“Fear, Itself” starts with the gang engaged in pumpkin carving in the subterranean unsplendor that is Casa Harris. Xander is failing to capture the spirit of his chosen pumpkin, while Buffy’s moping over Parker, and relating too heavily to pumpkin guts. The group agrees to spend Halloween checking out the scary house at one of the frat houses—Xander gets invited, but not quite gracefully—and Buffy heads home.
Instead of getting into a real pre-credits fight, she punches a guy costumed as a demon. Psych! These have got to be the situations where Buffy wishes she had a badge, or a Sorry I Hit You coupon that comes preloaded with money from a popular caffeine franchise. On the upside, everything beats trying to wash Deputy Mayor DNA off Mister Pointy.
After what we presume is a quiet, slay-free night, the roomies go to breakfast. Willow’s got magic on the brain, and Oz—in what, for Oz, is an incredibly long speech—urges her to be careful as she fiddles with the dark powers. He also reminds us all he’s a werewolf, in case this is our first season watching. (I have the impression that a lot of people started watching BtVS in S4, actually.) Everything’s warm and sweet and supportive until Buffy spots Parker having fun across the cafeteria.
Still blue and justifiably wary of her friends’ desire to force her to have fun and get over it all at the haunted house, Buffy claims she must work and flees to Giles. But he’s busy decking his halls in Frankenstein and getting a sugar high out of the candy bowl… he tells her to kick back and enjoy herself.
It’s nice seeing Giles chill out a little, I have to say. As I watch the early parts of this season, I feel like the BtVS team has captured, in Giles, the ineffable adolescent-like joy that comes of having months off your day job. He’s dating, he’s watching TV, his house is clean—okay, his house was always clean, if you don’t count the time Angelus spilled Jenny all over the bedroom—and seasonally decorated and he’s pretty much always there. If my house looked as cool as that, I might always be there too. Or at Angel’s mansion, now that it’s empty. There’s at least a few homes worthy of envy in Sunnydale, despite the whole death and Hellmouth issue. And a big honking castle—but that, as you know, comes later.
But instead of babbling about fictional real estate, I should be telling you the fake haunted house is coming together over in the land of the Alpha Delta fraternity. The guys are painting a mystic Mark of Gachnar on the floor and planning to impress girls and asking Oz if he can fix their sound system. Sadly, Oz is fated to cut himself and get werewolf blood on the mystic symbol. Anyone else wonder if the werewolf part of the equation made what happened worse?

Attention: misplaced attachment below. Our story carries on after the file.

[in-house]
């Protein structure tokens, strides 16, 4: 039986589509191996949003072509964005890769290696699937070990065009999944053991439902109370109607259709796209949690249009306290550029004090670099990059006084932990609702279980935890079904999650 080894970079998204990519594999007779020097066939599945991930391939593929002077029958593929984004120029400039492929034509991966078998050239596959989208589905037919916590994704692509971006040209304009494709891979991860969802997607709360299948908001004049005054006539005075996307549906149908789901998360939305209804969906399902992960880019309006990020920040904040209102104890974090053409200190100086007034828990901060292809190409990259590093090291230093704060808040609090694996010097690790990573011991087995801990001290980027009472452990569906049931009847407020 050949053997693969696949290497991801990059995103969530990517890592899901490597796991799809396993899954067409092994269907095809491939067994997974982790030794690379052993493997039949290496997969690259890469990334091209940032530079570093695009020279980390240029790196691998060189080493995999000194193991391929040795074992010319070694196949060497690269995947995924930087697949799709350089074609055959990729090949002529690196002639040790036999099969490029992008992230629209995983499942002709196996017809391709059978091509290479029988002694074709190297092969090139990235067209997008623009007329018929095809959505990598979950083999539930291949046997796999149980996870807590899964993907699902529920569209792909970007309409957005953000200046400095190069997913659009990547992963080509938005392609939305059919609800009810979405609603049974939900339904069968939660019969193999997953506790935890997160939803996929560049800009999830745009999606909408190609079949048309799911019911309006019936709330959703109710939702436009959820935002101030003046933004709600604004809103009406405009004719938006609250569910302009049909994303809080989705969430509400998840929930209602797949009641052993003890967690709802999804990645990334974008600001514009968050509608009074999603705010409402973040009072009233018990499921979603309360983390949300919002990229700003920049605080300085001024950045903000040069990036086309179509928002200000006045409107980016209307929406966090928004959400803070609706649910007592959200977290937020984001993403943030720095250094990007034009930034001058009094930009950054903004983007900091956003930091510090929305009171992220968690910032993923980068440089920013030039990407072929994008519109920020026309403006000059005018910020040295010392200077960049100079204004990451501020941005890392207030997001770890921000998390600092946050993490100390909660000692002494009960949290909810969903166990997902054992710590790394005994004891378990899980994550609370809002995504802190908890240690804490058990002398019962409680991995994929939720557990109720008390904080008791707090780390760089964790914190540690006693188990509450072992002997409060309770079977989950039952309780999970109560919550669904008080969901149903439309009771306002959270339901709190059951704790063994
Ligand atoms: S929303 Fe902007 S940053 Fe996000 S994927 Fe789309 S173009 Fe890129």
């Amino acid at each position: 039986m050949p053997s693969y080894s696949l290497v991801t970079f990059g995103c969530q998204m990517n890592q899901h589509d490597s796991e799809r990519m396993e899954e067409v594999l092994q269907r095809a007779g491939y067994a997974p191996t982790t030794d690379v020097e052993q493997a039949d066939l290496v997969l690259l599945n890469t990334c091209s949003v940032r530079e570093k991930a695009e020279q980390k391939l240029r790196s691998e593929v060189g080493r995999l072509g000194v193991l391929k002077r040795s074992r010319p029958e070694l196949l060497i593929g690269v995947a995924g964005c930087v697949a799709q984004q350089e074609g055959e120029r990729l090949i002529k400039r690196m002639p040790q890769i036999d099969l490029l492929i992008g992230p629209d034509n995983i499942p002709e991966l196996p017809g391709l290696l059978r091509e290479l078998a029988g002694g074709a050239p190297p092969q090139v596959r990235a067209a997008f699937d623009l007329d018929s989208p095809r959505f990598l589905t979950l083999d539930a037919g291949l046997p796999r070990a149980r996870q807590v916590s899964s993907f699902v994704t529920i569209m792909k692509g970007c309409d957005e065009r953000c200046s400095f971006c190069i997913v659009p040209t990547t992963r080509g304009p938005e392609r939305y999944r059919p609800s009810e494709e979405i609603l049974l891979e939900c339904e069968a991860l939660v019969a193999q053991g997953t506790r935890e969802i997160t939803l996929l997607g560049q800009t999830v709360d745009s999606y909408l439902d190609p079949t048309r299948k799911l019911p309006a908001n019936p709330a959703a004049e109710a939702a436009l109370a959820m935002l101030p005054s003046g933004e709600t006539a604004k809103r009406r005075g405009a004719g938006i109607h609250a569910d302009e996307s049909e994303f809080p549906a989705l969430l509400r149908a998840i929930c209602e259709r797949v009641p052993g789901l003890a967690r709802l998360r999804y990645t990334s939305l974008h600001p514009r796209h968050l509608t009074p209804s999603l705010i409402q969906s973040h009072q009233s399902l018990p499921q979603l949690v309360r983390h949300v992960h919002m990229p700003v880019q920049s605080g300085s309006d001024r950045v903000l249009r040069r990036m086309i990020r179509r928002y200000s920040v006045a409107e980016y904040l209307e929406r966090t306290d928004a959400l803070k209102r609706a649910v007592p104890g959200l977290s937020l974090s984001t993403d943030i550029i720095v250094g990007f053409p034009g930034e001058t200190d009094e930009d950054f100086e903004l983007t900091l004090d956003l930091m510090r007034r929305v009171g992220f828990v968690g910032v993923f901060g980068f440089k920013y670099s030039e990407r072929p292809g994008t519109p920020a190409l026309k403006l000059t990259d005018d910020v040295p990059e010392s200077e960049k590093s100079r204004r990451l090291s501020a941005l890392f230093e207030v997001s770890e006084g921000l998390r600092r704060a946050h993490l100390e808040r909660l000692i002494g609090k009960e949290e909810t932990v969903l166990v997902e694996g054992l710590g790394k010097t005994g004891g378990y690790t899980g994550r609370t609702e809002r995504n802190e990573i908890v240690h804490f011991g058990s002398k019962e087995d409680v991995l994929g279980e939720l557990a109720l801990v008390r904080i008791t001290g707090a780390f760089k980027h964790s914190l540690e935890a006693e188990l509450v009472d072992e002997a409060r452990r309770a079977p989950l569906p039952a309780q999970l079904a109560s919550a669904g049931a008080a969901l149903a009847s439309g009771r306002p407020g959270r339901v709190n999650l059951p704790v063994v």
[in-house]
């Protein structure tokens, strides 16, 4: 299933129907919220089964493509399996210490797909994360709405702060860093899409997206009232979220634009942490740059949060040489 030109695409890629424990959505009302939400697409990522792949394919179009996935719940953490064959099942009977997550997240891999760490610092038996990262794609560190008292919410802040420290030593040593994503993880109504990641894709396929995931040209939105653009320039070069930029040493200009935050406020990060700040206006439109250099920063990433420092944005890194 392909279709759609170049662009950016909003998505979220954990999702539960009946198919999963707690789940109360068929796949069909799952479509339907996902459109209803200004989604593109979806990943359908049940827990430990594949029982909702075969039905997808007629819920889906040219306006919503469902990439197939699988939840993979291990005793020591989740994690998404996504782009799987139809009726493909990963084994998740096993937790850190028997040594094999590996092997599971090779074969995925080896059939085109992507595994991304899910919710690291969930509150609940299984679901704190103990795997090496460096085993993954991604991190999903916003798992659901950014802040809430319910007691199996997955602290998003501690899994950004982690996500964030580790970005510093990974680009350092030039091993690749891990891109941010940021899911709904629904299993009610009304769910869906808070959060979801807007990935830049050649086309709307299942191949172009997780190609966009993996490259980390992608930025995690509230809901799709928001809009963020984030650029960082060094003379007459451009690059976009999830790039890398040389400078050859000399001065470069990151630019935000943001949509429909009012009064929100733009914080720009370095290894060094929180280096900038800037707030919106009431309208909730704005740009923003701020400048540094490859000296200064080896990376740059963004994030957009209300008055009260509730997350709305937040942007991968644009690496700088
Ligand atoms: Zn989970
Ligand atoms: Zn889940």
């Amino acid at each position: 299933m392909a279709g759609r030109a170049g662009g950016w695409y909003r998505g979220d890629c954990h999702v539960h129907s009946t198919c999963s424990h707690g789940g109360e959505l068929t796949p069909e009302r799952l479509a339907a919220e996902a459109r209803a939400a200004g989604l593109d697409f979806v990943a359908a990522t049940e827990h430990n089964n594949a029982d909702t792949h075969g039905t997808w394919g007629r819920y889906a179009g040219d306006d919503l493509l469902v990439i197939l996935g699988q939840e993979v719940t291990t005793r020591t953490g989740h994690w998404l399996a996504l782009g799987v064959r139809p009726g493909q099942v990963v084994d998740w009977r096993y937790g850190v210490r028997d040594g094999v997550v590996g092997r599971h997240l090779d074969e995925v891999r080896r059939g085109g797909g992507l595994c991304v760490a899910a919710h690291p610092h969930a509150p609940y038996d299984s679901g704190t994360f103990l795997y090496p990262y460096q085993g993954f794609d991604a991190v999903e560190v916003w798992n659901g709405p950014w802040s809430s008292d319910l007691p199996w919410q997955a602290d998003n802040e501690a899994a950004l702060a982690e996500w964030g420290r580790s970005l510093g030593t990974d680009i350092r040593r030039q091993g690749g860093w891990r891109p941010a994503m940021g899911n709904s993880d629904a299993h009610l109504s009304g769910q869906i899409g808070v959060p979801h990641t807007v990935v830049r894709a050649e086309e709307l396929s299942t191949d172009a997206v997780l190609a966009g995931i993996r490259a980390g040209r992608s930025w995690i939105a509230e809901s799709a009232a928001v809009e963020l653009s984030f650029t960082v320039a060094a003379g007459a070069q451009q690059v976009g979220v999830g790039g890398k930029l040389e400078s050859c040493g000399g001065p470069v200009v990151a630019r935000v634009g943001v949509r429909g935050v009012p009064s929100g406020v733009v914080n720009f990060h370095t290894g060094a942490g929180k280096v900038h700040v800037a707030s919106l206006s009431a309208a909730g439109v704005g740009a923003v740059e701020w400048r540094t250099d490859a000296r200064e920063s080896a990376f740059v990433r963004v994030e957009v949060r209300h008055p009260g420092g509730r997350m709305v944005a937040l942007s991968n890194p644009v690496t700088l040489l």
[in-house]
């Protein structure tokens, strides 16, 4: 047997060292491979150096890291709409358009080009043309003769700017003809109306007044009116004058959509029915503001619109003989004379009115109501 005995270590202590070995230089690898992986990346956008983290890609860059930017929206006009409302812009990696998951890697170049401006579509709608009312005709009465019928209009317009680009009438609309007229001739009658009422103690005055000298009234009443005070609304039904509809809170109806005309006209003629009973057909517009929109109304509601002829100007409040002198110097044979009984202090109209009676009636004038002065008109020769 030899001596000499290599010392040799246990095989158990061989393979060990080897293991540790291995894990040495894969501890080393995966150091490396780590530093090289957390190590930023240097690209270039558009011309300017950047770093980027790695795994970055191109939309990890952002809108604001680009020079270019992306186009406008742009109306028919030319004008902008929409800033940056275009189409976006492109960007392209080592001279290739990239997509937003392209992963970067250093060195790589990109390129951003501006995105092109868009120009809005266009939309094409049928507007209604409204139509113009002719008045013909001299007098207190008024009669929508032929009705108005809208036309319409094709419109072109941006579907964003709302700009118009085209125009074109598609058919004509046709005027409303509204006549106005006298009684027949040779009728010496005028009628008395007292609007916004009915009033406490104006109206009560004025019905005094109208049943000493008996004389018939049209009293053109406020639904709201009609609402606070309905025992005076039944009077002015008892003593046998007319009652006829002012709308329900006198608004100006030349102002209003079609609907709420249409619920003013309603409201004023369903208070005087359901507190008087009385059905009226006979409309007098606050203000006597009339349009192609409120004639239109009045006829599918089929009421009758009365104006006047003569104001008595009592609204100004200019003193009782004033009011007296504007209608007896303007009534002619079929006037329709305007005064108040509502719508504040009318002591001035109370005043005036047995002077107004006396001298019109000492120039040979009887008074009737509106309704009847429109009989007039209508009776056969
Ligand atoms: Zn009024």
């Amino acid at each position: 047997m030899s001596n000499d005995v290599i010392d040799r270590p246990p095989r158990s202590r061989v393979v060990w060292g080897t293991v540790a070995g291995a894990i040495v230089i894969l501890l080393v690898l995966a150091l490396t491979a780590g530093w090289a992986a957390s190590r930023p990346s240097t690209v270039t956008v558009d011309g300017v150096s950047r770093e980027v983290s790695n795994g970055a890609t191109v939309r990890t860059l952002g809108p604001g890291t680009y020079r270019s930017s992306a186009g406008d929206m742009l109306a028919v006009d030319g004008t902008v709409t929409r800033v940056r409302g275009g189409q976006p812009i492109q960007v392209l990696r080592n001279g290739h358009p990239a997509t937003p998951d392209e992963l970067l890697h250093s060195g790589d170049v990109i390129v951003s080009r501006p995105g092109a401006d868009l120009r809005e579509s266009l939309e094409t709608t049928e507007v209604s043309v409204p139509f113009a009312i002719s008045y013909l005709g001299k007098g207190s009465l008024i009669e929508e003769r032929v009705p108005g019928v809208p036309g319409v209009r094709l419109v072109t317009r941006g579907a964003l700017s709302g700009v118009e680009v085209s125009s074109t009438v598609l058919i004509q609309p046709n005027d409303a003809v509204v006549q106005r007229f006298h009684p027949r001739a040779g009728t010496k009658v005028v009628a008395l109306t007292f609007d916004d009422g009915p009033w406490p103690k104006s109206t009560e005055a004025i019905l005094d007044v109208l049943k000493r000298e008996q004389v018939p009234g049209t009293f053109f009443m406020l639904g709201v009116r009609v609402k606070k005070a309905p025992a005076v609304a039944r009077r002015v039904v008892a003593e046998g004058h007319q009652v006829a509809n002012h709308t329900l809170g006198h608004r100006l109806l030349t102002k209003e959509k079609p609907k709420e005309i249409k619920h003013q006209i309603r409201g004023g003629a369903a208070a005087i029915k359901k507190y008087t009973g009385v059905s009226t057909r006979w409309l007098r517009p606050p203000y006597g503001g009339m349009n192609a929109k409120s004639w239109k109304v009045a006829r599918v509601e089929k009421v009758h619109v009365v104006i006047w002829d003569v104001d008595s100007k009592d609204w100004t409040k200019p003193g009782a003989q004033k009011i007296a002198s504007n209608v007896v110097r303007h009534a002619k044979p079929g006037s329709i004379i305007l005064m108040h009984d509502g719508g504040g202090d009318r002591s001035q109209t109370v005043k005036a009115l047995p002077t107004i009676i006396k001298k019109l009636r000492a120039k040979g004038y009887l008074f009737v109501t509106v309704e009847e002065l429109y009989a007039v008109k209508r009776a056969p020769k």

Speaking of holidays, Halloween is the one week anniversary of Xander and Anya having had sex. Or, as she puts it, having copulated. She wants to know why he hasn’t called—there’s kind of a funny echo of the Parker thing there—and he points out she told him they were done. But he’s happy to see her, she’s happy to hear it, and they agree they’re dating. Dating! A mere week after sex! This makes Halloween the anniversary of the first time Xander actively asks Anya out… and he does it even though she kicks him right in the insecurities by claiming he has nothing in common with Buffy and WillOz anymore.
Buffy is by now so desperate to bail on her social obligations that she has resorted to picking up out-of-date homework. This gives us a chance to see Professor Walsh and Riley. Riley tells Buffy to take psychology 101 very seriously, except on October 31st. Mixed message, maybe? (Of course he’s going to work, but that’s because the Initiative hasn’t figured out the whole Monster Boycott of Halloween.)
And so Buffy goes home to beg her mother to fix up an old costume for her. They have a nice honest talk about loneliness and Buffy’s fear that she’ll end up being abandoned by everyone she loves. There hasn’t been much Joyce yet in this season, but it’s been pretty great so far. She lets Buffy talk, empathizes, and doesn’t pretend there’s an easy answer. If she secretly thinks: But I’m still glad Angel left you! she keeps it to herself.